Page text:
Much beloved for their 1994 album Smash, which celebrates its 25th anniversary this year, the band finally attracted major-label interest that same year, as did Green Day's Dookie. The Offspring went on to reach multiplatinum and gold success from 1997 to 2003 with their next four studio albums.

Consisting of lead vocalist/guitarist Holland, bassist Greg K., lead guitarist Kevin “Noodles” Wasserman, and drummer Pete Parada, they've inspired a number of musicians, from heavy metal act Trivium to British synthpop group Cuban Boys. And while their music has resonated with listeners for decades on a comedic, cultural, and nostalgic level, the band aren't about to stop creating. Tickets to their Monday night show at the Marquee, which gets going at 7:30 p.m., are $35 to $55. Lauren Wise

Folk singer-songwriter John Paul White.EXPAND
Folk singer-songwriter John Paul White.
Allister Ann

John Paul White

Monday, June 10
Musical Instrument Museum

John Paul White is a man fiercely devoted to the craft. An Alabama native who lives in and owns a studio in Florence, White spent over a decade working long and hard as a songwriter on Music Row, churning out hits for other country-oriented artists. Concurrently, he was busy with his own music, too, releasing his debut album in 2008. A year later, he joined fellow singer-songwriter Joy Williams to form The Civil Wars, a folk duo that captured two Grammy Awards in 2012. White followed the split of that project with Beulah, a celebrated solo album released in 2016 that featured a plethora of his trademark plaintive and heart-wrenching story songs. He's quickly following up that album with another one slated for an upcoming release.

Known for working with sparse arrangements that serve to highlight the quiet, often reflective nature of his songs, White hints at a new direction for this upcoming batch of tunes. “These new songs are adult-oriented, for sure. Writing the material and working on it really forced me to think about what I wanted to be when I grow up,” he chuckles. “I really thought about what to say and expressly how to say it.” See White in concert on Monday night at the MIM. The show starts at 7 p.m., The Prescriptions will open, and tickets are $38.50 to $48.50. Jeff Strowe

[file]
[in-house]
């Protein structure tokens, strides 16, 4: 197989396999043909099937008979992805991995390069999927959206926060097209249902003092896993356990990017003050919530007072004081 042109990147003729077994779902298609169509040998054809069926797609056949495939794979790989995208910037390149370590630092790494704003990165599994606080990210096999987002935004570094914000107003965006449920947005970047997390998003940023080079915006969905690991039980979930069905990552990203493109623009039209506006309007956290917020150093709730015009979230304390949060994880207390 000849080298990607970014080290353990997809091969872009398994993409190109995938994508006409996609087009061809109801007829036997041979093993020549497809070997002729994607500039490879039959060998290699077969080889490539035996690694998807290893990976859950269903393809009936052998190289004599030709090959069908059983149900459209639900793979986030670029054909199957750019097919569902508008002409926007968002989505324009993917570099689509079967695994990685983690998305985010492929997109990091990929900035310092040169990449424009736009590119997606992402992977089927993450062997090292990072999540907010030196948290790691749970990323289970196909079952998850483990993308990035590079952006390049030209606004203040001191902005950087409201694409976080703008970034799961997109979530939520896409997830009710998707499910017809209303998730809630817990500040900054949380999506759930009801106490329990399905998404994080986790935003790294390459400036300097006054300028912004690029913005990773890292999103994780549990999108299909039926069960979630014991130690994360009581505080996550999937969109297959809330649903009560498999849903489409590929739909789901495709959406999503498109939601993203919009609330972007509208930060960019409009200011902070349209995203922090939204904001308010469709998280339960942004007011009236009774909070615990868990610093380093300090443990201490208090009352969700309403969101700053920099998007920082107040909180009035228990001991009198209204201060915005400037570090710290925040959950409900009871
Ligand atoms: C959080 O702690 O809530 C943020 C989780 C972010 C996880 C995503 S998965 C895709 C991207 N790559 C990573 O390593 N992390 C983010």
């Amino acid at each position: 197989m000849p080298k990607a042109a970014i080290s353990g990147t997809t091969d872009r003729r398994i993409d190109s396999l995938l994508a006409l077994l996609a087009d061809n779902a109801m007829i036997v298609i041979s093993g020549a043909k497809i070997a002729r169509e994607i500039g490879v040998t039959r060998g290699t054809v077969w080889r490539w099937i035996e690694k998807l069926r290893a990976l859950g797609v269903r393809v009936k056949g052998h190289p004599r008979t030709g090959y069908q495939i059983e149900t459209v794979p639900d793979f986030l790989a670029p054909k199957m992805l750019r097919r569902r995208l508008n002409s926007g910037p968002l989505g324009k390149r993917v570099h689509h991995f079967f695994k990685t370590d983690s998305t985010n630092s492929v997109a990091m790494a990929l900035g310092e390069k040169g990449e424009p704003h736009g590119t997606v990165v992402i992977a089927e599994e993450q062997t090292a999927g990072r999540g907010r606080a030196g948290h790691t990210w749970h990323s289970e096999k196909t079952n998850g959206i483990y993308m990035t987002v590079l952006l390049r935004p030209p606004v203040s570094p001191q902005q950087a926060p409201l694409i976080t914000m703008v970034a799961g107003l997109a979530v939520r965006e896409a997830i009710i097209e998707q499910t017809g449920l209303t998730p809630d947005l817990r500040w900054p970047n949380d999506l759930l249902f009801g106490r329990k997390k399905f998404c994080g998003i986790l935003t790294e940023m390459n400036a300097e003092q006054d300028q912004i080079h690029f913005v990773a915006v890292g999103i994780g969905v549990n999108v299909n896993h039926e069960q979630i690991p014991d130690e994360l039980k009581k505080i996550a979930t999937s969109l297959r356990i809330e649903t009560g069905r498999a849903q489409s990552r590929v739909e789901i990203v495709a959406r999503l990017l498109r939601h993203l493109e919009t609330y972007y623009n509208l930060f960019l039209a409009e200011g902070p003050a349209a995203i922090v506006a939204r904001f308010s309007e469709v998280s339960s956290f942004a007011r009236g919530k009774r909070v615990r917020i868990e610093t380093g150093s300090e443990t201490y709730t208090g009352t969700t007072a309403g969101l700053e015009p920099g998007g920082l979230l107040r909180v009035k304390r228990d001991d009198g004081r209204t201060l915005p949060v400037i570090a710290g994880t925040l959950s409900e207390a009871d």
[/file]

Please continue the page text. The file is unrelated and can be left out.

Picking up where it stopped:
My Life With the Thrill Kill Kult

Tuesday, June 11
Club Red in Mesa

When Groovie Mann and Buzz McCoy started My Life With the Thrill Kill Kult (or TKK for short) back in the late '80s, it was hard to imagine them still going strong all these years later. Their disorienting industrial sleaze rock was hardly in vogue with the nouveau pop or hair metal sounds that then dominated the airwaves. Furthermore, their sporadic shock-value antics, involving satirical riffs, quasi-satanic rituals, and lots of sexual innuendos, hardly screamed staying power. However, here they are, as sprightly bound and charismatic as ever in 2019. Out touring on both an extended 30-year anniversary run and in support of their latest album, House of Strange Affairs, the band will bring their thunderous rock and raucous antics to the stage of Club Red in Mesa on June 11. Expect a room full of diehard fans to offer their allegiance and pay homage to a veteran band of misfits who have more than earned the adulation. The show is at 7 p.m. and tickets are $20 in advance, $25 at the door. Jeff Strowe

Aly Michalka (left) and AJ Michalka (right).
Aly Michalka (left) and AJ Michalka (right).
Stephen Ringer

Aly and AJ

Tuesday, June 11
The Van Buren

Sisters Aly and AJ Michalka have been making magic for more than a decade. Most know the siblings from their Disney Channel debut in 2006. Their original movie, Cow Belles, allowed viewers to fall in love with AJ as Courtney Callum and Aly as Taylor Callum. From there, AJ appeared on Six Feet Under, General Hospital, and The Guardian, while Aly had roles in Easy A, The Roommate, and Hellcats. Though their acting careers have fluctuated, one thing has remained constant: their music.